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Ranjit Singh

About Maharaja Ranjit Singh

Maharaja Ranjit Singh (1780 –1839), was the leader of the Sikh Empire, which ruled the northwest Indian subcontinent in the early half of the 19th century. He survived smallpox in infancy but lost sight in his left eye. He fought his first battle alongside his father at age 10. After his father died, he fought several wars to expel the Afghans in his teenage years, and was proclaimed as the “Maharaja of Punjab” at age 21. His empire grew in the Punjab region under his leadership through 1839.

Ranjit Singh was born on November 13, 1780 in Gujranwala City, Punjab, which is now in modern day Pakistan. He was born into a Sikh Jat family of the Sandhu Clan, to Sardar Maha Singh Sukerchakia (d. 1792), and Sardarni Mai Raj Kaur, the daughter of Raja Gajpat Singh of the Jind Kingdom. At the time, large parts of the Punjab were ruled by the Sikhs, who had divided the territory among factions known as Misls, each with its own powerful Sikh chieftain. His grandfather was Sardar Charat Singh Sukerchakia (d. 1770), and his great grandfather was Sardar Naudh Singh (d. 1752), also a Sikh Warrior, and the great great grandson of Baba Budha Ji (d. 1718), the first in line to take Amrit Sachaar.

Born Ranjit Singh
13 November 1780
Gujranwala, Sukerchakia Misl(Modern-Day Pakistan)
Died 27 June 1839 (aged 58)
Lahore, Punjab, Sikh Empire (present-day Pakistan)
Burial Cremated remains stored in the Samadhi of Ranjit Singh in Lahore, Punjab, Pakistan
Father Sardar Mahan Singh

Ranjit singh had his first taste of battle, when he was hardly ten years old. It was Sahib Singh bhangi (they were called bhangis as they use to drink ‘Bhang’ all the time) of Gujarat (a town in Punjab, now in Pakistan) refused to pay tribute to Mahan Singh and his estate was attacked by him. Sahib singh shut himself at the fort of Sodhran and the siege of the fort was laid. Ranjit singh accompanied Mahan Singh. The siege continued for several months.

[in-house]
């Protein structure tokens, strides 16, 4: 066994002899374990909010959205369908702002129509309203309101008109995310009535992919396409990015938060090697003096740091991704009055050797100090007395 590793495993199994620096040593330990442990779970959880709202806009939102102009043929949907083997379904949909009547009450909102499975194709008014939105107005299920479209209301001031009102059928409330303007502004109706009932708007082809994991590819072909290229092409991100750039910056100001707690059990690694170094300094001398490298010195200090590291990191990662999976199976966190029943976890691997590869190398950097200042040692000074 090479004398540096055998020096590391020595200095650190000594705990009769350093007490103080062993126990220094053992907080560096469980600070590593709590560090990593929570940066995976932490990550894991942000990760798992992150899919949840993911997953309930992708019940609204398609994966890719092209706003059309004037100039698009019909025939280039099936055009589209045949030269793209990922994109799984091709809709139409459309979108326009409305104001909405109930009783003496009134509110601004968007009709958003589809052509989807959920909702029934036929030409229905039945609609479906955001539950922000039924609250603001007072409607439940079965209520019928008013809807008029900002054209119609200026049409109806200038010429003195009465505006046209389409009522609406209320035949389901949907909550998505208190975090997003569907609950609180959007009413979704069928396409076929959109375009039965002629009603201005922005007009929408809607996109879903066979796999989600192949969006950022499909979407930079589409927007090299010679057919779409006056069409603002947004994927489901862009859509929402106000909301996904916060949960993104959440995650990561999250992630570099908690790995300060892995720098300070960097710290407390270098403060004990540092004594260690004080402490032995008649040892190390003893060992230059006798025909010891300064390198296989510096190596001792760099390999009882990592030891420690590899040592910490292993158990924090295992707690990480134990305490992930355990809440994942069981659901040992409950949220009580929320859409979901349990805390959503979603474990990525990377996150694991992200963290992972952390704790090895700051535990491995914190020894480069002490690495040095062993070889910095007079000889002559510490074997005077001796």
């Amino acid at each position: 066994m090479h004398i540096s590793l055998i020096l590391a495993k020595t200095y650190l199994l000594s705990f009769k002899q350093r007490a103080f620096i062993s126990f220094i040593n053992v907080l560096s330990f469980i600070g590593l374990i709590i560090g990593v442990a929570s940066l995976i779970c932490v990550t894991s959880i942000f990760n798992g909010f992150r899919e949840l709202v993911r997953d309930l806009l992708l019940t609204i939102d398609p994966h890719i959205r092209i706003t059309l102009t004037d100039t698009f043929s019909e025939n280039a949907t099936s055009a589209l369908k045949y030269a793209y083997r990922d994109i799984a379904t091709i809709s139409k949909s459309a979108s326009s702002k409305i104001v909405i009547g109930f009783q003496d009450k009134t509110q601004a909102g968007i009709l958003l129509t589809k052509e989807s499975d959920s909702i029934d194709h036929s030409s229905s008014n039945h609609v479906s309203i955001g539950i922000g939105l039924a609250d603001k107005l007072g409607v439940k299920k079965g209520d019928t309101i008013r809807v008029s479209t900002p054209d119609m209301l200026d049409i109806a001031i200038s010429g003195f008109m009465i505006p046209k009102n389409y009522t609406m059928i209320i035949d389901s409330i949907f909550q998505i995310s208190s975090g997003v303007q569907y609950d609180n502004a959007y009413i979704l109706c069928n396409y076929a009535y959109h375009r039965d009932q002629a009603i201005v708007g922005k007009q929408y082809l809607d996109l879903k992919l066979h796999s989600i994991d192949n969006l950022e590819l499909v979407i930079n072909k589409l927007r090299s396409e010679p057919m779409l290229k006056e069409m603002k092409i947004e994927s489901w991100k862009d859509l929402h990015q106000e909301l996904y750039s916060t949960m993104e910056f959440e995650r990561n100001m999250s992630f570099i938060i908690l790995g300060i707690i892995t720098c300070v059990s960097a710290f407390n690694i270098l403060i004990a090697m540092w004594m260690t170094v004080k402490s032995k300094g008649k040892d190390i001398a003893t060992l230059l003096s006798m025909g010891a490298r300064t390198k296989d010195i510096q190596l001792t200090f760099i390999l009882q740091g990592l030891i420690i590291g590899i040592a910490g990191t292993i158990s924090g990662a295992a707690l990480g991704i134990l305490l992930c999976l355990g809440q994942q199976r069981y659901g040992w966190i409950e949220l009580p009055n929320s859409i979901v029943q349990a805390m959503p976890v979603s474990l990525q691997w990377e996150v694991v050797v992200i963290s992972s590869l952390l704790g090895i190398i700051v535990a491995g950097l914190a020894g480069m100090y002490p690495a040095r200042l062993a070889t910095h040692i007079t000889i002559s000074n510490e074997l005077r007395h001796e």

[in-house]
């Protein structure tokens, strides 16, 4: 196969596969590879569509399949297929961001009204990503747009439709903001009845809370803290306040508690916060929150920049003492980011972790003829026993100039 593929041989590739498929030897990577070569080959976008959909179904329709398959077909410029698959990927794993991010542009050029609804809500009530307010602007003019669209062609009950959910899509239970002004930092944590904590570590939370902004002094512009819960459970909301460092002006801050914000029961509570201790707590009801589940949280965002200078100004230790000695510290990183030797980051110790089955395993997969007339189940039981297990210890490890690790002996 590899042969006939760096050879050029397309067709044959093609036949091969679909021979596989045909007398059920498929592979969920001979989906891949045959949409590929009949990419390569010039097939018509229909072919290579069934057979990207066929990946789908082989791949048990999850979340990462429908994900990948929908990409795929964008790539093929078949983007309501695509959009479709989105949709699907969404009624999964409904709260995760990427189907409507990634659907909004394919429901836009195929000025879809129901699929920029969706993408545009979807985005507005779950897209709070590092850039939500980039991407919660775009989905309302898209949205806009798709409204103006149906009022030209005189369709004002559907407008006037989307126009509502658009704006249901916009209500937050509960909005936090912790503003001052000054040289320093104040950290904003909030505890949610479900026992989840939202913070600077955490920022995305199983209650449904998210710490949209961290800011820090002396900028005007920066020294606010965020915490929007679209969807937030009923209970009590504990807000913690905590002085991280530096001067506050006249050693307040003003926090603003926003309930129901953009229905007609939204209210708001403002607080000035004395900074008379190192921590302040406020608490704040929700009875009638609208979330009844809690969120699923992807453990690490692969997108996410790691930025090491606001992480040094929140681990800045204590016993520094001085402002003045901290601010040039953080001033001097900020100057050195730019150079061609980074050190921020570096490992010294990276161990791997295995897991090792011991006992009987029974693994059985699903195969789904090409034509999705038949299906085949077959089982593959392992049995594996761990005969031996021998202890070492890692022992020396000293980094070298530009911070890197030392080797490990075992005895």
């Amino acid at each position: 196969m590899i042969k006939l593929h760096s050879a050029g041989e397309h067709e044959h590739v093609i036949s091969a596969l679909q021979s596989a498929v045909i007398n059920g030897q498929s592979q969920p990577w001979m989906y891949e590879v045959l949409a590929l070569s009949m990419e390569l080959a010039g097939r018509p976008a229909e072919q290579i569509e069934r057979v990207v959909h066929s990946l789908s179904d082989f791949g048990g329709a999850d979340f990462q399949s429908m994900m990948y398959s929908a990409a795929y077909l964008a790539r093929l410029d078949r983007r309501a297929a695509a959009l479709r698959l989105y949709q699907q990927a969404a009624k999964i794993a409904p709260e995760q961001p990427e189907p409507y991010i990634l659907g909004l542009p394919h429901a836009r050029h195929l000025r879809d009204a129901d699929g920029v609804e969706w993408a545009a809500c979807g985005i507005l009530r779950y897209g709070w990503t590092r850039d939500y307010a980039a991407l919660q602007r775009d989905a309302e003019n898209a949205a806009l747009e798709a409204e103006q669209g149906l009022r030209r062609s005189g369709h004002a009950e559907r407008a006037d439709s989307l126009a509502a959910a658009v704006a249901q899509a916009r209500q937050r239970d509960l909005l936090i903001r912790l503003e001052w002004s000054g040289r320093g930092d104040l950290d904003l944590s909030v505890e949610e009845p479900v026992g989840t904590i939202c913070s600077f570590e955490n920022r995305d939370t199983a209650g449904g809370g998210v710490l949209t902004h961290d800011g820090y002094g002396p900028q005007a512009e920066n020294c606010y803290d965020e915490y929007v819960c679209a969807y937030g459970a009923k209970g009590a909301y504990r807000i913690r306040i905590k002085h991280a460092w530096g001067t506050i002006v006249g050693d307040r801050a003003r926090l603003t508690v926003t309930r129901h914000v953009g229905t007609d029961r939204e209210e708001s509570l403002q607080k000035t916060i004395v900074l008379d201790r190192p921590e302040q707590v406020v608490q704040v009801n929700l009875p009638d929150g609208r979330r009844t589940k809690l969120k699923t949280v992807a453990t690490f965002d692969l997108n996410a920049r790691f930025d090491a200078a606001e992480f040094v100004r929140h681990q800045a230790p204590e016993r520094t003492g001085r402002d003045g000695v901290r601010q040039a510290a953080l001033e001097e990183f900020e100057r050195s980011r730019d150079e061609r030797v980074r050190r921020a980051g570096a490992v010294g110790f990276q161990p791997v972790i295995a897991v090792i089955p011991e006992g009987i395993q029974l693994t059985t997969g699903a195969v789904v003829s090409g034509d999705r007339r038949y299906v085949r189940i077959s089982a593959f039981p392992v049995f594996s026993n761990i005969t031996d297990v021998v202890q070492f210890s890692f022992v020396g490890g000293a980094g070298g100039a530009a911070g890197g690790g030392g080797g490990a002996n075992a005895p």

Mahan singh fell grievously ill. Apprehending his approaching end he invested Ranjit singh chief of the Sukerchakia Misl by putting Ranjit’s forehead saffron paste. It was a great occasion of joy. Mahan Singh returned to Gujrawala. When the other Bhangi sardars came to know about the illness of Mahan singh and the army of Sukerchikia’s was commanded by a child of ten years they came to rescue the Sahib singh bhangi at Sodhran. Ranjit singh ambushed them and routed their forces. Ranjit singh’s victory opened the eyes of many chieftains. When the news of victory was conveyed to Mahan singh, he distributed sweets and perhaps it was the last news given to Mahan singh before he breathed his last.

Mahan Singh died in 1792. Ranjit singh was then 12 years old. He was too young to manage the affairs of the estate. His mother Raj Kaur became his natural guardian. He was also helped by Diwan Lakhpat rai. She had full confidence in his integrity but her brother Dal Singh did not like his interference in the administration of the territory. So, Dal singh joined hands with Sada Kaur, Ranjit singh’s mother-in-law who exercised a lot of control over him. Thus two clear cut groups were formed, Diwan and Raj Kaur on one hand, Sada Kaur and Dal Singh on the other side. The intrigues and counter intrigues made Ranjit sick of all of them. He started spending most of this time outside the house on hunting expeditions. Ranjit singh also became suspicious of people around him and disliked some of them.

Ranjit singh learnt riding, shooting, and started drinking early years of his life. Drinking was not considered bad in those days and the more one drank, the more respect he commanded among the sardars. It was a matter of pride.

Ranjit singh was once attacked by Hashmat Khan when he was out on the hunting expedition. Hashmat Khan, a chief of an estate which had many score to settle with Mahan singh, Ranjit singh’s father. Ranjit singh’s horse was frightened. Khan took the opportunity and pierced his sword into the body of Ranjit singh. Ranjit singh controlled himself and before Khan could make another move, Ranjit cut his head, hung it on his spear and joined his comrades with his prized possession. The heartened Ranjit and his companions joy knew no bounds as the young lad of 13 had performed a miracle.